A most important female symbol in the Arthurian myths, Guinevere is betrothed to Arthur early in his career. He later sends Sir Lancelot to bring her to Camelot, and although Guinevere and Lancelot fell in love on the return journey, upon reaching Camelot she fulfills her duty and marries Arthur, yet continues the affair.
Neither the Queen nor the Knight is able or willing to leave the other; their love divides the kingdom and is blamed for the downfall of the chivalric Round Table society.
Guinevere does have her defenders. William Morris (who designed the stained glass illustration in this post) is the first to give the Queen her own voice in his poetry, thus beginning a tradition that is continued in Sara Teasdale's poem "Guenevere," Dorothy Parker's "Guinevere at Her Fireside," and Wendy Mnookin's collection, "Guenever Speaks."
It is possible to go deeper into the meaning of Guinevere, especially in the context of feminist thought. Some studies use her as an archetype with parallels in Greek, Roman and Celtic mythology, an example of the female exerting free will and its consequences, or of the contrast of free will and subordination (Guinevere is sometimes compared to Persephone, captured for marriage in Hades, which results in winter dominating the earth, but who escapes for brief times to enable the earth to experience spring and summer).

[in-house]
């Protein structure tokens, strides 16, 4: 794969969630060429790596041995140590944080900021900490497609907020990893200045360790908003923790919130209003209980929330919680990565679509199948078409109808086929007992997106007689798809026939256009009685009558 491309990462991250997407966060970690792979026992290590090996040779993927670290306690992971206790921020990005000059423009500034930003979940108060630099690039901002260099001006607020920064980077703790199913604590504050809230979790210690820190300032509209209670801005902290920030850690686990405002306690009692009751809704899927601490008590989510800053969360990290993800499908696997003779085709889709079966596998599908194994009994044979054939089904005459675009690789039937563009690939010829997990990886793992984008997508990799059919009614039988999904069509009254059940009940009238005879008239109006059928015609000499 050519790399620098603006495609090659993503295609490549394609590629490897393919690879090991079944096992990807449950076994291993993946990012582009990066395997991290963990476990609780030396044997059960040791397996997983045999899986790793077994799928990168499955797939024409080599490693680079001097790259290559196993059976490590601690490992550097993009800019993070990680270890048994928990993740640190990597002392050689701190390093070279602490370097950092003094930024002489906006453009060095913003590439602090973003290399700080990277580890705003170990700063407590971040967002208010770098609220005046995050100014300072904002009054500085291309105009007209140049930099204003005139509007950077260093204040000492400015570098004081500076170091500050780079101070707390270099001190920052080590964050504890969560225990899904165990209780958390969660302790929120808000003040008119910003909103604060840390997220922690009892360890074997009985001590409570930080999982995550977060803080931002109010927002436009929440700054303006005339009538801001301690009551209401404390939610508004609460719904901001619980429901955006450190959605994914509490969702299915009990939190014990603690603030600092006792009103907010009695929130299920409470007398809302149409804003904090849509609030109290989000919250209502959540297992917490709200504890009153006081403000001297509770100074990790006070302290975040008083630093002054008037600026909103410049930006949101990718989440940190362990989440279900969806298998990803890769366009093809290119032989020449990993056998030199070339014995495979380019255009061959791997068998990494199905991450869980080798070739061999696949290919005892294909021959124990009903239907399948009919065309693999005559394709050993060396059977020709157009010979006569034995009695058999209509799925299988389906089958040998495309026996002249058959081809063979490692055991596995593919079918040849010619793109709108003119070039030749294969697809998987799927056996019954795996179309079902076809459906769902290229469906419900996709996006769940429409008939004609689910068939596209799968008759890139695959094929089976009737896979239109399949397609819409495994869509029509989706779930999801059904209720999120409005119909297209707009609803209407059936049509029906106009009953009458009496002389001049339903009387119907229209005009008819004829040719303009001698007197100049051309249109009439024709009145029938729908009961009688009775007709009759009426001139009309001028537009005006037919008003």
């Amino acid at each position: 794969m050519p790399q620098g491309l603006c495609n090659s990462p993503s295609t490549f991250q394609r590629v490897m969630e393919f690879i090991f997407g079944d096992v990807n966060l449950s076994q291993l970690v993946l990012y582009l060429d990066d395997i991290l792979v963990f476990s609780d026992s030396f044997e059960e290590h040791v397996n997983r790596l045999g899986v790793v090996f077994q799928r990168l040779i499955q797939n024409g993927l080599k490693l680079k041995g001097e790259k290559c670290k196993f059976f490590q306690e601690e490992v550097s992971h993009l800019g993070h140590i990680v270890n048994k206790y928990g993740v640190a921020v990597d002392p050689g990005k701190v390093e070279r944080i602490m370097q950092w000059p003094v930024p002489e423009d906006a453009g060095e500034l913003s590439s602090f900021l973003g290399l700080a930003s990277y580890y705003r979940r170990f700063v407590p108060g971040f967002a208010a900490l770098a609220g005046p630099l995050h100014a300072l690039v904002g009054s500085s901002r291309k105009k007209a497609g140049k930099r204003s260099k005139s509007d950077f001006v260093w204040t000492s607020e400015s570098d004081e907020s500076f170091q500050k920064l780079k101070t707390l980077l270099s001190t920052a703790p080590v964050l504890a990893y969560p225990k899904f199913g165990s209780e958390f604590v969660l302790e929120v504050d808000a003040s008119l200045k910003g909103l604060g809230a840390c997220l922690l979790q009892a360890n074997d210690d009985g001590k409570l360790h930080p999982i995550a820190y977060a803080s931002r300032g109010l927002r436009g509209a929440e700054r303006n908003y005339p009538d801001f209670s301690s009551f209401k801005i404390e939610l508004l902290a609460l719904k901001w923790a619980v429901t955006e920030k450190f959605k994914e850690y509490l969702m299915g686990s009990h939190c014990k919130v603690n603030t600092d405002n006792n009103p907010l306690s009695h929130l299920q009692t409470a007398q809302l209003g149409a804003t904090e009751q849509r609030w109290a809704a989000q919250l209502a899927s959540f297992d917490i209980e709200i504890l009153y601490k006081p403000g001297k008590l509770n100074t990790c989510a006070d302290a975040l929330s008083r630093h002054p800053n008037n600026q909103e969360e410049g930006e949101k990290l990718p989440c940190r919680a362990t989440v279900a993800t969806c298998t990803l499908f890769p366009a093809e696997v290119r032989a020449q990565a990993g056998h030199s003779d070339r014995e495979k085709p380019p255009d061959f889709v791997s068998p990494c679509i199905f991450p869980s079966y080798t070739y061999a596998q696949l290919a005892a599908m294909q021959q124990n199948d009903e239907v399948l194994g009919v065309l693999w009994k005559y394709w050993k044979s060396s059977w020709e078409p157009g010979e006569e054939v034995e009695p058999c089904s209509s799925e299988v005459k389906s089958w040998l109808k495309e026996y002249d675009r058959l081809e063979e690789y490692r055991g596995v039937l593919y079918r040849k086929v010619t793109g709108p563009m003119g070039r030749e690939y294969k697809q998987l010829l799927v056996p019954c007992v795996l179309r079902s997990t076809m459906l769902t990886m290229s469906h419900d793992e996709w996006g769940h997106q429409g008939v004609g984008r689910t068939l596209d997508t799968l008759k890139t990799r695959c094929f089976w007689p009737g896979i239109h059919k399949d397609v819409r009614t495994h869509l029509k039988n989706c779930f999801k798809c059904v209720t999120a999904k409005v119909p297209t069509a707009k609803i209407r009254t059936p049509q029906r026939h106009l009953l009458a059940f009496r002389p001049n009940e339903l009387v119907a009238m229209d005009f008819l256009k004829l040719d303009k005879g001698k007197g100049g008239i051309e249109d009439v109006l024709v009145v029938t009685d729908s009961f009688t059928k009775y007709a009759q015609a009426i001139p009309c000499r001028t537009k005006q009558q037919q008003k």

Accounts of Guinevere’s death vary. Some authors write that she withdrew to an abbey where she spent her final years.
And why did I blog on this today? Oh, because I wanted to. Pretty soon I'm going to have to write all kinds of things that I don't want to write so for now I want to be free, free, free!
Today's fragrance: Gres Cabaret, that perky citrusy-woodsy rose, in honor of J, who will soon receive her AOK packages in beautiful Florida. Land of velour jogging suits and perennial tans.